'Unity, not two-state solution, is the answer'

BGU Prof. Lev Grinberg maintains that Palestinians would reject a demilitarized state, calls for "unity."

By JONAH NEWMAN
August 18, 2009 04:55
1 minute read.
'Unity, not two-state solution, is the answer'

Netanyahu before speech 248.88. (photo credit: AP [file])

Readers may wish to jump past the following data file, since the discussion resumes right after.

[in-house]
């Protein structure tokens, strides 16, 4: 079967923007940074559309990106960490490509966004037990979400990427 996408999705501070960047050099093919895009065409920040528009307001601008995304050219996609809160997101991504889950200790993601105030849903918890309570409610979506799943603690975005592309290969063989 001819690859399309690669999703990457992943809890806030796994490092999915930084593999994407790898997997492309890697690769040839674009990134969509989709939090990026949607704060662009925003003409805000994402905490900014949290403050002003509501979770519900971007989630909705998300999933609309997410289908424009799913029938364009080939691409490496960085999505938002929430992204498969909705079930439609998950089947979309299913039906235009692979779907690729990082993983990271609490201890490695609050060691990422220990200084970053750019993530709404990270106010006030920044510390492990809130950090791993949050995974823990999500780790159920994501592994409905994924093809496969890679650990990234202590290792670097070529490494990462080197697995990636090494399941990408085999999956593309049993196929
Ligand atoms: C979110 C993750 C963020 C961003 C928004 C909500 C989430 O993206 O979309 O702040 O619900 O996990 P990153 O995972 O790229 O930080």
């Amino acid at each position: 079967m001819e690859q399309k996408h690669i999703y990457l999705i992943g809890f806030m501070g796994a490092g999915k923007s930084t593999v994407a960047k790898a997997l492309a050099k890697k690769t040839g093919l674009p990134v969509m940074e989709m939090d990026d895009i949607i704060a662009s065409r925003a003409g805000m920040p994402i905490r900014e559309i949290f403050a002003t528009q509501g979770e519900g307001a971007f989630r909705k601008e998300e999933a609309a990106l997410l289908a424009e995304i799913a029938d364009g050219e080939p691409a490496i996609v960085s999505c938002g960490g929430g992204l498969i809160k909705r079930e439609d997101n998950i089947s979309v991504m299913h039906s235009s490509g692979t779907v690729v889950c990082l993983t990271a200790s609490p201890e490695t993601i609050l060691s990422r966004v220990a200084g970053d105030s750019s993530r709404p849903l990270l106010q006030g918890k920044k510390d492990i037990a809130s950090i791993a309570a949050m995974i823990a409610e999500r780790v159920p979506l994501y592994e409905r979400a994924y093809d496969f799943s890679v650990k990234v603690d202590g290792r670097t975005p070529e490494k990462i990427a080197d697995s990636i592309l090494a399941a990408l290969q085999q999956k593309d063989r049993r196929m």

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Prime Minister Binyamin Netanyahu's call for a demilitarized Palestinian state will lead to violence and cause any future peace agreement to fail, a Ben-Gurion University of the Negev sociology professor argues in his new book. "Even if a moderate Palestinian leader accepts this, the people will oppose it and it will turn into more violence than there is now," Prof. Lev Grinberg told The Jerusalem Post in a recent interview. In June, in a speech at Bar-Ilan University, Netanyahu presented his framework for a future Palestinian state, including the stipulation that it must be demilitarized. Grinberg's book, Politics and Violence in Israel/Palestine: Democracy versus Military Rule, was recently published by Routledge and analyzes the Israeli-Palestinian peace process from the 1992 Oslo Accords to the Second Lebanon War in 2006. In it, he suggests that a new political framework is needed, one not based on a "one-state" or "two-state" solution. He proposes an "Israeli-Palestinian union," which would have equal representation of Israelis and Palestinians and would oversee the administration of those things that can't be divided. "Everything that can be divided, will be divided," he said. "[But] you have several things that we cannot divide, such as Jerusalem, water, air and - probably - the economy. For this, we need a shared administration." The book doesn't focus much on the details of such an administration, but rather on a need to "think outside the box" and to accept that both separate and shared Palestinian and Israeli institutions will be necessary for a prolonged peace. According to Grinberg, the national consensus in Israel in the decade since the beginning of the second intifada was based on a "myth" of insecurity that had prevented a solution from being reached. "My argument is [that] there is no difference between the Left and the Right - none of them are willing to accept a Palestinian state with a military," Grinberg said. He points to the 2005 withdrawal from the Gaza Strip as evidence both that Israel is not ready to give Palestinians full sovereignty and that until it is, it can expect more rocket attacks and bombings. "That isn't real sovereignty," he said, referring to Israel's control of Gaza's borders. "And it led to more violence."

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